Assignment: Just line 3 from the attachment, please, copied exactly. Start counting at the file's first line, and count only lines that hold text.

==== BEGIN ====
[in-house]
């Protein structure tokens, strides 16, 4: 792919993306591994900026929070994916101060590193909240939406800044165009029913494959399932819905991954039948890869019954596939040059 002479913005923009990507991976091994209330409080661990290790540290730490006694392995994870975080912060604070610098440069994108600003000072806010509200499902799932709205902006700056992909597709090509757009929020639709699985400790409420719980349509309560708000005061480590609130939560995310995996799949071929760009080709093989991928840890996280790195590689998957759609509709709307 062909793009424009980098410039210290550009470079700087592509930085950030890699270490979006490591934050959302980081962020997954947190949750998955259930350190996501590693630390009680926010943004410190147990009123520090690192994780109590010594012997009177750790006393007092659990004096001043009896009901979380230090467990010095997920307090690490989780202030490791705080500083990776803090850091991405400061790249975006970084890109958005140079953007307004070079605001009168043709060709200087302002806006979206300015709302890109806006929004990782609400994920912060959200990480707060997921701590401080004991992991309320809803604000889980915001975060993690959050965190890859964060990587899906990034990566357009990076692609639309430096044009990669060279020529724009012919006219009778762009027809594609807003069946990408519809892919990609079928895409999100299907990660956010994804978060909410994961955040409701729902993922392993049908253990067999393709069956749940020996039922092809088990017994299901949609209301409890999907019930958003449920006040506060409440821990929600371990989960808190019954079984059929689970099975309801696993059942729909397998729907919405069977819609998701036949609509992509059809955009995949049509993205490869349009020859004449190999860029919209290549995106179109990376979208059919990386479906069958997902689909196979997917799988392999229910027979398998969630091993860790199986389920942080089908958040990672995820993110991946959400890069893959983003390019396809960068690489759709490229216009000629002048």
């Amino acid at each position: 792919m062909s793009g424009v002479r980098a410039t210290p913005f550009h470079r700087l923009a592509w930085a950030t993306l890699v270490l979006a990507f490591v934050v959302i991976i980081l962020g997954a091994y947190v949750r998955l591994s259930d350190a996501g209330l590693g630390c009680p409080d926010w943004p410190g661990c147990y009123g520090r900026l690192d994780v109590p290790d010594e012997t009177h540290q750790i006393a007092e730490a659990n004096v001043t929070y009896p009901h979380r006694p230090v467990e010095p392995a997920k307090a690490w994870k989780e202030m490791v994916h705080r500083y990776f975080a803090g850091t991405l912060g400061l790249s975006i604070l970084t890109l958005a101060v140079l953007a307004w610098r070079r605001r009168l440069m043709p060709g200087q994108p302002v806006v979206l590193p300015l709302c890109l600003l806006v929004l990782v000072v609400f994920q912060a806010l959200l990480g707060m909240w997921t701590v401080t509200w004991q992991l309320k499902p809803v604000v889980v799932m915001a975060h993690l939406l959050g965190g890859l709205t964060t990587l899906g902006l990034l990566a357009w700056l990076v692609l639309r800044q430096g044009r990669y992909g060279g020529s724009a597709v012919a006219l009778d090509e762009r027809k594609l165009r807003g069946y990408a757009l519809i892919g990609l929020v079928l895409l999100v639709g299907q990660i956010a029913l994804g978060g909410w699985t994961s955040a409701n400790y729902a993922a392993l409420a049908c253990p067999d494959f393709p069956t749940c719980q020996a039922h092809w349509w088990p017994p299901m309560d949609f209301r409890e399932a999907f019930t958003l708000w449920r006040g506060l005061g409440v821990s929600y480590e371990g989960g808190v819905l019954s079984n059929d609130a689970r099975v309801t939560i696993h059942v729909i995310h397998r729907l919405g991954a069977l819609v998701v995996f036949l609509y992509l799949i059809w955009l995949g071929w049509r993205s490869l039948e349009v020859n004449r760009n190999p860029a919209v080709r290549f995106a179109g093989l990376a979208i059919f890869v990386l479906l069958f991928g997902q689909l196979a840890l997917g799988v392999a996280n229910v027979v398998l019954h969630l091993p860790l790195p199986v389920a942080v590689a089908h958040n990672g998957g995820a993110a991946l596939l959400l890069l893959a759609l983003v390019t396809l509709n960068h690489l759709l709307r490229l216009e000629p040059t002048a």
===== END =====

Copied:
């Amino acid at each position: 792919m062909s793009g424009v002479r980098a410039t210290p913005f550009h470079r700087l923009a592509w930085a950030t993306l890699v270490l979006a990507f490591v934050v959302i991976i980081l962020g997954a091994y947190v949750r998955l591994s259930d350190a996501g209330l590693g630390c009680p409080d926010w943004p410190g661990c147990y009123g520090r900026l690192d994780v109590p290790d010594e012997t009177h540290q750790i006393a007092e730490a659990n004096v001043t929070y009896p009901h979380r006694p230090v467990e010095p392995a997920k307090a690490w994870k989780e202030m490791v994916h705080r500083y990776f975080a803090g850091t991405l912060g400061l790249s975006i604070l970084t890109l958005a101060v140079l953007a307004w610098r070079r605001r009168l440069m043709p060709g200087q994108p302002v806006v979206l590193p300015l709302c890109l600003l806006v929004l990782v000072v609400f994920q912060a806010l959200l990480g707060m909240w997921t701590v401080t509200w004991q992991l309320k499902p809803v604000v889980v799932m915001a975060h993690l939406l959050g965190g890859l709205t964060t990587l899906g902006l990034l990566a357009w700056l990076v692609l639309r800044q430096g044009r990669y992909g060279g020529s724009a597709v012919a006219l009778d090509e762009r027809k594609l165009r807003g069946y990408a757009l519809i892919g990609l929020v079928l895409l999100v639709g299907q990660i956010a029913l994804g978060g909410w699985t994961s955040a409701n400790y729902a993922a392993l409420a049908c253990p067999d494959f393709p069956t749940c719980q020996a039922h092809w349509w088990p017994p299901m309560d949609f209301r409890e399932a999907f019930t958003l708000w449920r006040g506060l005061g409440v821990s929600y480590e371990g989960g808190v819905l019954s079984n059929d609130a689970r099975v309801t939560i696993h059942v729909i995310h397998r729907l919405g991954a069977l819609v998701v995996f036949l609509y992509l799949i059809w955009l995949g071929w049509r993205s490869l039948e349009v020859n004449r760009n190999p860029a919209v080709r290549f995106a179109g093989l990376a979208i059919f890869v990386l479906l069958f991928g997902q689909l196979a840890l997917g799988v392999a996280n229910v027979v398998l019954h969630l091993p860790l790195p199986v389920a942080v590689a089908h958040n990672g998957g995820a993110a991946l596939l959400l890069l893959a759609l983003v390019t396809l509709n960068h690489l759709l709307r490229l216009e000629p040059t002048a």